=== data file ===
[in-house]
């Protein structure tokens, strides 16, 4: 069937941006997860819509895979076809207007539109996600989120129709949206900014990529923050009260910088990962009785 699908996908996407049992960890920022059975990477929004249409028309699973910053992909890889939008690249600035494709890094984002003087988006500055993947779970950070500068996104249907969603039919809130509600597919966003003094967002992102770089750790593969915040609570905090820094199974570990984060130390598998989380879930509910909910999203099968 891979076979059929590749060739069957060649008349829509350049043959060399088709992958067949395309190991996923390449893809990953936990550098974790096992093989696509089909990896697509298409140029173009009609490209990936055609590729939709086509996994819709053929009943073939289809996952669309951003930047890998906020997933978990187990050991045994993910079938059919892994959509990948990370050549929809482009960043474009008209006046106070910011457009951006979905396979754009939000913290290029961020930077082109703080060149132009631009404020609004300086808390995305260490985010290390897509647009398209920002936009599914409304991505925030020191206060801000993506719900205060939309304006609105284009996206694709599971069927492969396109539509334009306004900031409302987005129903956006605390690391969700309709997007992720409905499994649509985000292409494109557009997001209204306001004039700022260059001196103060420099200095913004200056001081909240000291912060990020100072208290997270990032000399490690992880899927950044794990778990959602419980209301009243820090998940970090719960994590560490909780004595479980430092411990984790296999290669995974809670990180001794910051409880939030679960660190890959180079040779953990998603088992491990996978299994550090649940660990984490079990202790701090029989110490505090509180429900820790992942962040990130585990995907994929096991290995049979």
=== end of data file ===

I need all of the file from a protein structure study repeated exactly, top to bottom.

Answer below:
[in-house]
């Protein structure tokens, strides 16, 4: 069937941006997860819509895979076809207007539109996600989120129709949206900014990529923050009260910088990962009785 699908996908996407049992960890920022059975990477929004249409028309699973910053992909890889939008690249600035494709890094984002003087988006500055993947779970950070500068996104249907969603039919809130509600597919966003003094967002992102770089750790593969915040609570905090820094199974570990984060130390598998989380879930509910909910999203099968 891979076979059929590749060739069957060649008349829509350049043959060399088709992958067949395309190991996923390449893809990953936990550098974790096992093989696509089909990896697509298409140029173009009609490209990936055609590729939709086509996994819709053929009943073939289809996952669309951003930047890998906020997933978990187990050991045994993910079938059919892994959509990948990370050549929809482009960043474009008209006046106070910011457009951006979905396979754009939000913290290029961020930077082109703080060149132009631009404020609004300086808390995305260490985010290390897509647009398209920002936009599914409304991505925030020191206060801000993506719900205060939309304006609105284009996206694709599971069927492969396109539509334009306004900031409302987005129903956006605390690391969700309709997007992720409905499994649509985000292409494109557009997001209204306001004039700022260059001196103060420099200095913004200056001081909240000291912060990020100072208290997270990032000399490690992880899927950044794990778990959602419980209301009243820090998940970090719960994590560490909780004595479980430092411990984790296999290669995974809670990180001794910051409880939030679960660190890959180079040779953990998603088992491990996978299994550090649940660990984490079990202790701090029989110490505090509180429900820790992942962040990130585990995907994929096991290995049979």